Energy exports from the United States reached an all-time high of 23.6 quadrillion British thermal units (quads) in 2019, marking the first time in 67 years that annual U.S. gross energy exports exceeded U.S. gross energy imports, according to the U.S. Energy Information Administration’s (EIA) Monthly Energy Review. Gross U.S. energy imports were 22.8 quads in 2019, the lowest since 1995. Last year was the first year when the U.S. exported more energy than it imported since 1952, a year when the volume of energy imports and energy exports was much lower than it is today.
EIA’s Monthly Energy Review reports aggregate totals of energy data in different physical units (barrels, cubic feet, etc.) by converting them into common units of heat, measured in British thermal units. The aggregate heat contents of petroleum, natural gas, and coal vary based on the mix of component products being consumed.
Source: U.S. Energy Information Administration, Monthly Energy Review, Table 1.4c
Note: Coal includes coal coke. Other includes electricity biomass.
Net U.S. energy imports have fallen from a peak of 30 quads in 2005, and they have decreased every year since 2016. Last year’s change in net energy trade in the United States—from 3.6 quads of net imports in 2018 to 0.8 quads of net exports in 2019—was the largest change in U.S. energy trade since 1980.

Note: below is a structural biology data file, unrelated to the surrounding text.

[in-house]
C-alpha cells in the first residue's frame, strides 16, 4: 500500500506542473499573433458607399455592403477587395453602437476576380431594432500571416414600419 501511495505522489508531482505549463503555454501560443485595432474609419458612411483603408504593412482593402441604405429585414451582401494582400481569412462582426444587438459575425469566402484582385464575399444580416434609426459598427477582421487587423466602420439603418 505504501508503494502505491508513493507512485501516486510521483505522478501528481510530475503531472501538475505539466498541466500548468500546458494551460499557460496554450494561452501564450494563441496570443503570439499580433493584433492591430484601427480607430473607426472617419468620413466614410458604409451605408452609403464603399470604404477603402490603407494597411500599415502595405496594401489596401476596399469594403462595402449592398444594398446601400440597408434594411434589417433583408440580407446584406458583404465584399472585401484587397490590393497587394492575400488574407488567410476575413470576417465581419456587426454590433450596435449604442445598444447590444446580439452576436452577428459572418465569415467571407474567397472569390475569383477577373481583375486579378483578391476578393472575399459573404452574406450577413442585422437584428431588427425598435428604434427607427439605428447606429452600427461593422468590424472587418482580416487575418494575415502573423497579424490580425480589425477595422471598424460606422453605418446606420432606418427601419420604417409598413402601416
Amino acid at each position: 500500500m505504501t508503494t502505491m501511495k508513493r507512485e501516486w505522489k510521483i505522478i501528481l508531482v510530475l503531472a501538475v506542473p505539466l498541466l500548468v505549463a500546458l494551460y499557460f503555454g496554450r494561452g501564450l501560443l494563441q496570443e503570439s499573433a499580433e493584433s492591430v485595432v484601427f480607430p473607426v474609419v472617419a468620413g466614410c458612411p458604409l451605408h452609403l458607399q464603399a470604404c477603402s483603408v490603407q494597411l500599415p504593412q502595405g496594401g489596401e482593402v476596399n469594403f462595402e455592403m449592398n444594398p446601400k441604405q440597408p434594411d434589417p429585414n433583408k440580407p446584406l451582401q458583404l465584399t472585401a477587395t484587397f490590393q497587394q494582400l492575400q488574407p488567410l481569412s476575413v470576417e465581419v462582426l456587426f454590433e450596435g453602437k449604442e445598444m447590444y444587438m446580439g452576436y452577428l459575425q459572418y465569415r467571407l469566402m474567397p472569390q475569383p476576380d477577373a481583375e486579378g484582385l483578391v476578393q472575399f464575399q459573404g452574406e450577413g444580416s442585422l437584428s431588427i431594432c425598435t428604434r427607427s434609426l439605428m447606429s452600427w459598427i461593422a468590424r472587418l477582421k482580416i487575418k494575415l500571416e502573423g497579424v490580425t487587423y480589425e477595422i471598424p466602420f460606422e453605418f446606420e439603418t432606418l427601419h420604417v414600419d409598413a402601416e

Last year’s change in U.S. energy trade was largely driven by decreases in net imports of crude oil. Natural gas net exports also increased, and net trade of the other energy sources remained similar to their 2018 levels. In 2019, the United States continued to be a net importer (importing more than it exports) of crude oil and—to a much smaller degree—electricity and a net exporter (exporting more than it imports) of coal, coal coke, natural gas, petroleum products, and biomass.
Source: U.S. Energy Information Administration, Monthly Energy Review, Tables 1.4a, 1.4b, and 1.4c
Crude oil: U.S. crude oil net imports, by energy content, decreased 31% from 2018 to 2019. This decrease of 4.1 quads (the equivalent of about 1.9 million barrels per day) accounted for most of the change in the net U.S. trade of total energy. In 2019, gross imports of crude oil decreased, and gross exports of crude oil increased. The United States has been a net importer of crude oil in every year since at least 1949 (the earliest in EIA’s energy trade data series). In 2019, Canada was both the largest source of U.S. crude oil imports and the largest destination for U.S. crude oil exports.
Petroleum products: Gross exports of petroleum products are the largest category of U.S. energy exports, but in 2019, gross exports of U.S. petroleum products decreased from a record high in 2018. The United States has been a net exporter of petroleum products in each year since 2011. In 2019, Canada was the largest source of U.S. petroleum product imports, and Mexico was the largest destination for U.S. petroleum product exports.
Natural gas: Gross exports of U.S. natural gas reached a record of 4.7 quads (nearly 12.8 billion cubic feet per day), up 29% from the previous year, continuing a five-year trend of annual increases. Gross U.S. natural gas imports also fell by 5% from the previous year. The United States has been a net exporter of natural gas since 2017. In 2019, Canada was the largest source of U.S. natural gas imports, and Mexico was the largest destination for U.S. natural gas exports.
Coal: Gross U.S. exports of coal decreased by 20% from 2018 to 2019, and gross coal imports increased by 12%. The United States has been a net exporter of coal since at least 1949. In 2019, India was the largest destination for U.S. coal exports.
More information about total energy consumption, production, trade, and emissions is available in EIA’s Monthly Energy Review.
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